These values shouldn't really change much over time - unless perhaps one company is taken over by another - because it is their stability that gives them their strength and power to make a company great.
Research by Collins and Porras in the book, Built to Last: Successful Habits of Visionary Companies, showed that the key factor in enduring, great performing companies was a base of values that was strong enough to provide the employees of the company with a common bond - a purpose beyond profit.
It would appear, however, that UK companies are struggling to look beyond the purely commercial in 2009. According to the latest Corporate Values Index from global PR network ECCO International, there has been a dramatic shift in core values among UK companies since the survey was last undertaken in 2006.
Whereas environment was the number one value in the UK in 2006 - when the economy was booming and spirits were high - it has now slipped down to number six, along with social responsibility, which has dropped three places down to number seven.
Now innovation, integrity and customer satisfaction are the most popular values, as organisations strive to retain their customers under immense pressure. It seems that we are all concentrating on matters closer to home - our ability to demonstrate that we can consistently deliver innovative goods and services and that we are looking after our customers and our people first.
What is of particular interest to HR professionals is the entry into the top 10 of the humanism value - relating to staff training and development, health and wellbeing. While there have been widespread job losses and restructuring necessary as a result of the downturn, the message organisations seem keen to get across is that their businesses are stable and that those people who are still in jobs have vital roles to play and are being well looked after.
This is all clearly good news for employees and customers, but deeply concerning for the environment. Also concerning is the fact that companies appear to be so fickle when it comes to their corporate values, changing them on a whim to suit the times and no doubt compromising their original company vision in the process.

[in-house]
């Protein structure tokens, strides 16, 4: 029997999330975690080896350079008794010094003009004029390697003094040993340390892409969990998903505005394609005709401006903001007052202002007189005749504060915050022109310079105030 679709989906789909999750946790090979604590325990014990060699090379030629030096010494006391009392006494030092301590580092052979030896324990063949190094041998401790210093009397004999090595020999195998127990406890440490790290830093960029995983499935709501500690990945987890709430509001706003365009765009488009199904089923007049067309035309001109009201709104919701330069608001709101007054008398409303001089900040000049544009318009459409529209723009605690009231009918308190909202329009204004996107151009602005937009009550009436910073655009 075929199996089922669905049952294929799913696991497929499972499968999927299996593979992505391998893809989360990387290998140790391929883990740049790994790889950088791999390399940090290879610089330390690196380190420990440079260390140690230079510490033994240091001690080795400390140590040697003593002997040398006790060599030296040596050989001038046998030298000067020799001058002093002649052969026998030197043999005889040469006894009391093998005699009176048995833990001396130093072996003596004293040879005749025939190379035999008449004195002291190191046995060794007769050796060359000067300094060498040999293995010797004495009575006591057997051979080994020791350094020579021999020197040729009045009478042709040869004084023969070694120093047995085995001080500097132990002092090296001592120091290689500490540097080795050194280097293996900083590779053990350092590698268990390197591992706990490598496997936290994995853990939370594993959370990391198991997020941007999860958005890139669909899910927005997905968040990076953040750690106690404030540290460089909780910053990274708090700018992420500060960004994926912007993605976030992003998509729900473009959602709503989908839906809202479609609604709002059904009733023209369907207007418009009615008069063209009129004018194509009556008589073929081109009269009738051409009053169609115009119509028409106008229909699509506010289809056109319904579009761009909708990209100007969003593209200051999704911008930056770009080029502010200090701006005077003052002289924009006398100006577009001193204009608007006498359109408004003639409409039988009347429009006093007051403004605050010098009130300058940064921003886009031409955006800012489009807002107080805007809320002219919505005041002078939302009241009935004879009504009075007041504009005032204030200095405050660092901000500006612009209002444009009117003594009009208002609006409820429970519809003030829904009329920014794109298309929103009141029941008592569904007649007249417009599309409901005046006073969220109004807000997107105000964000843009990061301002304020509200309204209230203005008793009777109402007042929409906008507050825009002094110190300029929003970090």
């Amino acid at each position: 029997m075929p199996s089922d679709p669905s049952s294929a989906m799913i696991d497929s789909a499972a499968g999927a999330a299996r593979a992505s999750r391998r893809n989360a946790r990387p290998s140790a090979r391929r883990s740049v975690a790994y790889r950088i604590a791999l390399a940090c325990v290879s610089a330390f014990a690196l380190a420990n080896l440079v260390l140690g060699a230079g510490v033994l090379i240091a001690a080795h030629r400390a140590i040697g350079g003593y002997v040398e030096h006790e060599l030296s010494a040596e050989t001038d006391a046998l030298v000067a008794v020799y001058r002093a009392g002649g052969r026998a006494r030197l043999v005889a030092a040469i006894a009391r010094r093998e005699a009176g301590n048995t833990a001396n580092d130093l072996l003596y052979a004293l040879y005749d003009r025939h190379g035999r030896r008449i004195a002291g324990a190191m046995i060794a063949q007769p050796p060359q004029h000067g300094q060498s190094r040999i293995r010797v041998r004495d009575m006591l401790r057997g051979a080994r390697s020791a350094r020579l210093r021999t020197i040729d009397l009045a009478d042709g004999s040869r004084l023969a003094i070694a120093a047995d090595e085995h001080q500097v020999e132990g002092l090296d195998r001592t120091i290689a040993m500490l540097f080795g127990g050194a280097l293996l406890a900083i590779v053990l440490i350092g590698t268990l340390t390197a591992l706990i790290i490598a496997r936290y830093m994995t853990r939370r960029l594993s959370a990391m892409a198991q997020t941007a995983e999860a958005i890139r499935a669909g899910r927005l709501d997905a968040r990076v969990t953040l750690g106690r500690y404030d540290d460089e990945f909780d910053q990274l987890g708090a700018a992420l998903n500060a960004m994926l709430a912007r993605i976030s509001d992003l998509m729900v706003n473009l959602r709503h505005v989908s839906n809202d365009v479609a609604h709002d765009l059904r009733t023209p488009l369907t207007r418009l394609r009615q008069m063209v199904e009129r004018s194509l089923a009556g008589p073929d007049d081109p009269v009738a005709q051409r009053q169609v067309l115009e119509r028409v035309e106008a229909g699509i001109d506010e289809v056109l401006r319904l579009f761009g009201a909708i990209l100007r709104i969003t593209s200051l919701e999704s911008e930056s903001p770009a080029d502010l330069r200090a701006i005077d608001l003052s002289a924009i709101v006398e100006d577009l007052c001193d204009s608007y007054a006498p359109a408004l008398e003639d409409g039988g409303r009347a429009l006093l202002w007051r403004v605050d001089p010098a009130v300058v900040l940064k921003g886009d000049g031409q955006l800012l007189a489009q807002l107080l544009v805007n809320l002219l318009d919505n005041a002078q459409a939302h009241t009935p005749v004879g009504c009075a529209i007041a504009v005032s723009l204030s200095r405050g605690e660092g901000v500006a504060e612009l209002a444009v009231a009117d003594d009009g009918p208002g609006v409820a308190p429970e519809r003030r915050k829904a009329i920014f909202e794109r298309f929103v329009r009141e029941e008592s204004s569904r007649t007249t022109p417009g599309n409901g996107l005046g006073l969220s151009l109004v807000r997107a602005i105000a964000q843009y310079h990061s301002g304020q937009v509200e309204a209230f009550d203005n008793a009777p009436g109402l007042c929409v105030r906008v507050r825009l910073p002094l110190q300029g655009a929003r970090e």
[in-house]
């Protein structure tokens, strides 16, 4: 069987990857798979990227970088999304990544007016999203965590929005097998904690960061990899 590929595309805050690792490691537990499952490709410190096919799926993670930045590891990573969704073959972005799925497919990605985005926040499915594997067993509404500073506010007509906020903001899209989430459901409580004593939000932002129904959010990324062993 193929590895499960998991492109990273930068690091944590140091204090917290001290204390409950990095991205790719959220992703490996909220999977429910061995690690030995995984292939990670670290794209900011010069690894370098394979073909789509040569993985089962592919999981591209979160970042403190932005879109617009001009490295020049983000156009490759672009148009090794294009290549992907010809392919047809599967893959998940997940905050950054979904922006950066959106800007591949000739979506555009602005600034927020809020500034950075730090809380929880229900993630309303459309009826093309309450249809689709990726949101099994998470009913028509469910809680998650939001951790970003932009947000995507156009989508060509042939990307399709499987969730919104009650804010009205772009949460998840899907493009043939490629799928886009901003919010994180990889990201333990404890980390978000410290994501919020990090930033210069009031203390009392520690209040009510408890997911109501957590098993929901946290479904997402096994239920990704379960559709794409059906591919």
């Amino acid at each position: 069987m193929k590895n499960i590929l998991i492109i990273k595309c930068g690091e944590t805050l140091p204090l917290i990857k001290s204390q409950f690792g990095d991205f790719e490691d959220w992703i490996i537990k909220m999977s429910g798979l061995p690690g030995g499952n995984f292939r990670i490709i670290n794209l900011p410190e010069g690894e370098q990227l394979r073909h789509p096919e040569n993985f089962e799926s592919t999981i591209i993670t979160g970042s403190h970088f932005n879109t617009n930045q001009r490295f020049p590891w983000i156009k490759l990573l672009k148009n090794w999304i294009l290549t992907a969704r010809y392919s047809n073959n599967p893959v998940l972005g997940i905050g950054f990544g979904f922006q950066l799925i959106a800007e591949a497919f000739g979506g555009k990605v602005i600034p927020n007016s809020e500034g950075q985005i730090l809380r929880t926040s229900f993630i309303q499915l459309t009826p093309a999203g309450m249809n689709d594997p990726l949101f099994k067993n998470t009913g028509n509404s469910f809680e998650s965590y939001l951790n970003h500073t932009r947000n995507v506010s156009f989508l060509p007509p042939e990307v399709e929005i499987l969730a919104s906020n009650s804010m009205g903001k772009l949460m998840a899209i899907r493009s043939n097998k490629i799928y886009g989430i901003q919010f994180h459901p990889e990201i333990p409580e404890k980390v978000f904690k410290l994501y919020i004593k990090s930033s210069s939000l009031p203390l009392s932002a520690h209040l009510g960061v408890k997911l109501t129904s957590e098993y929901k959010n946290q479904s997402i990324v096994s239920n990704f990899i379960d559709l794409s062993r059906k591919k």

As I see it, now is the time for companies to stay true to their vision, to be living their values and delivering what they promise. And for this to happen they need to take their employees with them. They need to be crystal clear about where the business is going and how their employees contribute to their success.
This involves maintaining a two-way communication flow at all times in order to remain close to staff and to understand their priorities. We should look for even more ways to hear their thoughts regularly - through forums, focus groups, regular staff meetings and appraisals - and to keep them updated on how the business is doing and what we need to do as a team to get through these difficult times.
Education is key to ensuring our people have the right skills to make our company vision a reality. As HR professionals we should be fighting to maintain training and development programmes and perhaps getting a little more creative with the delivery to ensure costs are kept to a minimum. In some cases it may be appropriate to move training out of the classroom and in to the community. For example, at NetworkersMSB, we have recently run a series of ‘Apprentice-style' challenges for trainees in conjunction with local businesses. These have cost only a few pounds but yielded a great return on our investment, with the majority of participants making significant sales shortly afterwards and all of them demonstrating better theoretical knowledge as well as a confident and more positive approach to work.
If we want to survive the recession and take our place among the UK's ‘great' companies we must bring our staff with us by retaining our core values and living them through the bad times as well as the good.
Emma Weston is head of human resources at global IT and telecoms consultants NetworkersMSB